Interview with Nicolas Marcoux, head of operations in Serbia: Putting a country back together again is ‘a long and hard and painful process’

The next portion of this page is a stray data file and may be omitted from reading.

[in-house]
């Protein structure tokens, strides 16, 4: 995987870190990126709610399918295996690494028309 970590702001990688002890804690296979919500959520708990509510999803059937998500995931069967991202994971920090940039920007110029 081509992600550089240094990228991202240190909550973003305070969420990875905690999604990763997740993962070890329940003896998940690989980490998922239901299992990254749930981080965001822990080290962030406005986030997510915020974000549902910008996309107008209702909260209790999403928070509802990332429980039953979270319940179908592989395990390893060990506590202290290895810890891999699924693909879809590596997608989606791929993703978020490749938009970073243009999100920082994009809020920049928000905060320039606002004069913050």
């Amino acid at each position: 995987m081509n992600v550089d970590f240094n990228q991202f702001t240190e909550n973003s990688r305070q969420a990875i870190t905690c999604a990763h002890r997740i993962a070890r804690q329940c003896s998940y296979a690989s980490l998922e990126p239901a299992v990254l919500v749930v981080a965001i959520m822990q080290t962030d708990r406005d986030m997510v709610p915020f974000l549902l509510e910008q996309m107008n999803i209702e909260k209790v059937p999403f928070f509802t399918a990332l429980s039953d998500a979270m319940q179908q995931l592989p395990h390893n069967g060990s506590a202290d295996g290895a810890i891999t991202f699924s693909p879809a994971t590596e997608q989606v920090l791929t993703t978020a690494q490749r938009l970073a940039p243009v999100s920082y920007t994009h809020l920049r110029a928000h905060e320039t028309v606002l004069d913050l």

Serbia has the biggest operation of the agency’s four. How do conditions there differ from the others? The type of problems here, the kinds of work we are engaged in, is getting increasingly similar. Serbia received the most public assistance in per capita terms [in the world] after Israel. So it’s quite a unique situation. That’s also because of the crucial role Serbia plays in the stability of the Balkans. The EU wants Serbia to take its place on the train toward the European Union. Since 2000, 2003 has been the biggest budget, at 230 million euros. So it’s a substantial package. Next year maybe it will go down a little bit, to 170-180 million euros. Could you describe the most important projects and the challenges they have raised? We arrived to face an emergency situation in winter 2000. It was critical in the energy sector, and we financed it at 15 million euros to get through the winter. The second type of emergency program was in essential drugs and medicines, and the third was for fertilizer and essential foods, like getting sugar and oil to the citizens. Once the emergency situation was over, we moved to more «normal» types of development programs in the perspective of Stability and Association, which is the Bible for us. We gradually shifted our assistance from infrastructure-related projects to preparing institutions to deal with the challenges of European integration, which are many. Like to establish a treasury; there was none at all. Similarly, we worked with the tax assistance side to raise public revenue, introduce VAT, and gradually we developed models of a treasury. The energy sector was next; electricity is the biggest recipient of funds. Basic repair of units, in two to three coal-fired facilities, then building [the] capacity of electricity operators and preparation for an integrated electricity market, with a 2005 deadline. As this process is increasingly long-term, how do you measure success as you go along? It’s a very good question. In two to three years we have had to go about changing mind-sets, introducing new reflexes, new behavior; we’re talking about a massive change. The first set of elements is the degree and the pace at which a ministry, a beneficiary, understands the need and responds to the project. [To see] if someone understood the challenge, and got around to address the issue, is always something critical. It’s very technical, but you get a sense of engagement quite quickly. What happens if you get into the middle of a project and it’s not working out? How do you know when to press on or to cut your losses and get out? Well, if there’s one model, anywhere, I’d like to know! We cannot predict a country’s situation a year ahead. We have to adapt every day to a changing situation. There are projects that started badly, but none in which we had to take our money back. If they are going badly, we meet with the people, talk to Brussels. If the government isn’t ready, the money goes somewhere else. So monitoring is an extremely important part in the decision. But I’m not saying all is pink and rosy; its a long and hard and painful process. What is the direction for your next projects? There is a lot of emphasis on the social aspect of civil society, a framework for justice, judiciary reform. It’s the least trusted public institution in Serbia, with only 17 percent satisfaction! Justice was worst in corruption, with abuse, all you can imagine. So it’s a big task and it’s not going to be solved tomorrow. The judicial system is not only needed for the trust and confidence of people, but also as a major boost for foreign investment and a commercial environment. Whenever you are not paid for your operations, and the judge can be bribed, then you’re not going to put your money there. Also EU integration issues, making sure they are abiding by the acquis communautaire – which is 125,000 pages long. For the economic part, we have mainly assisted in agriculture, making sure the ministry is geared toward reform, policy implementation of standards, and sanitary control of animals. We also worked on transport; we had the first project, a bridge in Novi Sad, 80kms north of Belgrade, and are reconstructing it for 35 million euros. It will be done in late 2004. As for financial and non-financial aid to Serbia, it involves technical assistance, information sharing, helping business plans, the internal EU market, so gradually SMEs are made aware of the need to reform principles of management. There was no credit line at all before. So we started by establishing a credit facility in a limited number of banks. It is important because it loaned money and helped create 800 new jobs. On March 12 [the Djindjic assassination] we saw how fragile democracy was, how risky it was. There was a state of emergency for two months, massive waves of arrests. But measures were taken, there is renewed capacity for law enforcement agencies. The unforeseen consequence of the assassination is [it pulled] people together and the government has been quite involved. And there is quite a sense of momentum. What is your biggest single project underway now? It is the rehabilitation of a power plant, Nikola Tesla, near Belgrade. It’s a unit of 310 megawatts, and is being completely overhauled. It should be done by summer. Does Greece have a role in all this? Now is harder to find nationality in consortia, so it is a bit confusing. But Greece has put a strong emphasis on the Western Balkans. Investment is improving communications and transport. So yes, Greece is a major player here because of location, so it is one of the EU states to express more interest. How long will this process take? There is much to be done in the long term [that will need] reforming and transition. For the EU it is hard to say, but the current candidate countries [admitted for 2004] started 15 years ago, though it could [have been] quicker. It is not politically easy to say so, but the S&A process needs time. By rushing, you risk doing the work halfway; it’s uneven, unbalanced. So there is virtue and value in waiting sometimes. It’s not a quick-fix job; it will take time.